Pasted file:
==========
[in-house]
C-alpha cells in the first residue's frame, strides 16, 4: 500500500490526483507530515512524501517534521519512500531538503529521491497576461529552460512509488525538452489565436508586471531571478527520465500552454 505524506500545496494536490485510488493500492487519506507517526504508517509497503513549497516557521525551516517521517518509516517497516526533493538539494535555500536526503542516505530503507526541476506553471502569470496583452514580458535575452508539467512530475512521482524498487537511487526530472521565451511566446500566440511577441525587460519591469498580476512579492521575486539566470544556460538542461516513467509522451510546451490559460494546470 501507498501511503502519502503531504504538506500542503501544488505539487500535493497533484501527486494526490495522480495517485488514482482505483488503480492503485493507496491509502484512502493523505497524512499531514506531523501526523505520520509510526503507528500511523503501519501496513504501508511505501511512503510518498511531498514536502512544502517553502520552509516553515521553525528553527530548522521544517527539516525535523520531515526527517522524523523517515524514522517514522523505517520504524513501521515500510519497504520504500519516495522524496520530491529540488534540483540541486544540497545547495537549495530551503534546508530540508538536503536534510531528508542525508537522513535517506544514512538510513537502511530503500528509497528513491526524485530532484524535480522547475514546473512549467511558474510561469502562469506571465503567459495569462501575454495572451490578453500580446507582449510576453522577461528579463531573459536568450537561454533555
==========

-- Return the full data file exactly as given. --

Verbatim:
[in-house]
C-alpha cells in the first residue's frame, strides 16, 4: 500500500490526483507530515512524501517534521519512500531538503529521491497576461529552460512509488525538452489565436508586471531571478527520465500552454 505524506500545496494536490485510488493500492487519506507517526504508517509497503513549497516557521525551516517521517518509516517497516526533493538539494535555500536526503542516505530503507526541476506553471502569470496583452514580458535575452508539467512530475512521482524498487537511487526530472521565451511566446500566440511577441525587460519591469498580476512579492521575486539566470544556460538542461516513467509522451510546451490559460494546470 501507498501511503502519502503531504504538506500542503501544488505539487500535493497533484501527486494526490495522480495517485488514482482505483488503480492503485493507496491509502484512502493523505497524512499531514506531523501526523505520520509510526503507528500511523503501519501496513504501508511505501511512503510518498511531498514536502512544502517553502520552509516553515521553525528553527530548522521544517527539516525535523520531515526527517522524523523517515524514522517514522523505517520504524513501521515500510519497504520504500519516495522524496520530491529540488534540483540541486544540497545547495537549495530551503534546508530540508538536503536534510531528508542525508537522513535517506544514512538510513537502511530503500528509497528513491526524485530532484524535480522547475514546473512549467511558474510561469502562469506571465503567459495569462501575454495572451490578453500580446507582449510576453522577461528579463531573459536568450537561454533555